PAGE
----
After fast rides for a couple of days, the Volvo Ocean Race fleet leaders have to make some hard decisions to skirt a area of light air on Leg 6, before they get back into the Trade Winds for a three day run ahead of the onset of the Doldrums.
The fleet is still closely bunched with the first four boats covered by just 6.5nm and with MAPFRE and Dongfeng Racing being less than 1nm apart. Lasy report on the Volvo website had it that with the passage of a front, the wind has shifted to the north and the boats are on a tight reach in 18 to 25 knots of wind, making 20 to 25 knots of boatspeed. It’s not comfortable. But it’s fast.
Behind the lead group Team AkzoNobel and SHK Scallywag are closing down the lead, and that will happen dramatically as the leaders hit the patch of light airs.
Of course the challenge for the two tail-enders is to make a better run through the flat spot, and contain the lead.
In three-four days the race leaders will be in the Doldrums, which proved to be the undoing of many and the making of a few on Leg 4 as the boats exited the Doldrums, heading the other way
The route through the Doldrums appears to be a little easier for the passage south, but time will tell.
The routing function of Predictwind.com has the fleet taking 13-14 days to reach Auckland on February 24-25, 2018.
An eye will be kept on the passage of cyclones across the route of the Volvo fleet. Cyclone Gita will be well ahead of the fleet passing about a week before the race leaders. As yet no new cyclones appear to be forming.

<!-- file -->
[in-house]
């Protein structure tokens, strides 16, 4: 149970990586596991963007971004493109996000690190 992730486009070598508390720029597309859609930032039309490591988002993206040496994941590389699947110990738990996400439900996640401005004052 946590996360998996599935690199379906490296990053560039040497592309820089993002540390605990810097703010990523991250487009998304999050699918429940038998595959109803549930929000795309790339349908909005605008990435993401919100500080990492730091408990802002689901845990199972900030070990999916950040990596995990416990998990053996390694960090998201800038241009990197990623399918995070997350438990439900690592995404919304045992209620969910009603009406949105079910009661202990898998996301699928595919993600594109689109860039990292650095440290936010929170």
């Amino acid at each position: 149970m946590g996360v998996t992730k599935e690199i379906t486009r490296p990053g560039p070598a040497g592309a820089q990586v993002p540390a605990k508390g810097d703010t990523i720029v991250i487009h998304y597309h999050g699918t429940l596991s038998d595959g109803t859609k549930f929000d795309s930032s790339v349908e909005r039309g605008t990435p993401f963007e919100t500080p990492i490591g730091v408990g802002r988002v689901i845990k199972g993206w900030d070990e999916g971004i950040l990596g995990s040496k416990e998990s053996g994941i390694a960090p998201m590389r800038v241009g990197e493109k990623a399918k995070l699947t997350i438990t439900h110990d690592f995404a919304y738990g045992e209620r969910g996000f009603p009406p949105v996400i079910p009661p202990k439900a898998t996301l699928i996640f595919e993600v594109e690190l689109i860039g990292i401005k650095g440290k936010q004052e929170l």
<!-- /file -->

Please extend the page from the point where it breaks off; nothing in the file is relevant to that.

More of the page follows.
When looking at the two routing diagrams, the boats only have access to two feeds, GFS and ECMWF, while Predictwind uses four feeds. The two VOR feeds are showing similar route recommendations, while the other two feeds are showing more radical course options – both in regard to the upcoming light airs spot and the route to Auckland.
Returning to the crucial part of Leg 4 when Scallywag made her break-out move, all four feeds showed the break-out was on – maybe if the boats could see that level of certainty there would be some different calls made. Certainly it is very fraught process to make navigational strategy decisions on the basis of just two feeds together with the fact that one or both can change abruptly in the course of just one update.
by Richard Gladwell, Sail-World.com/nz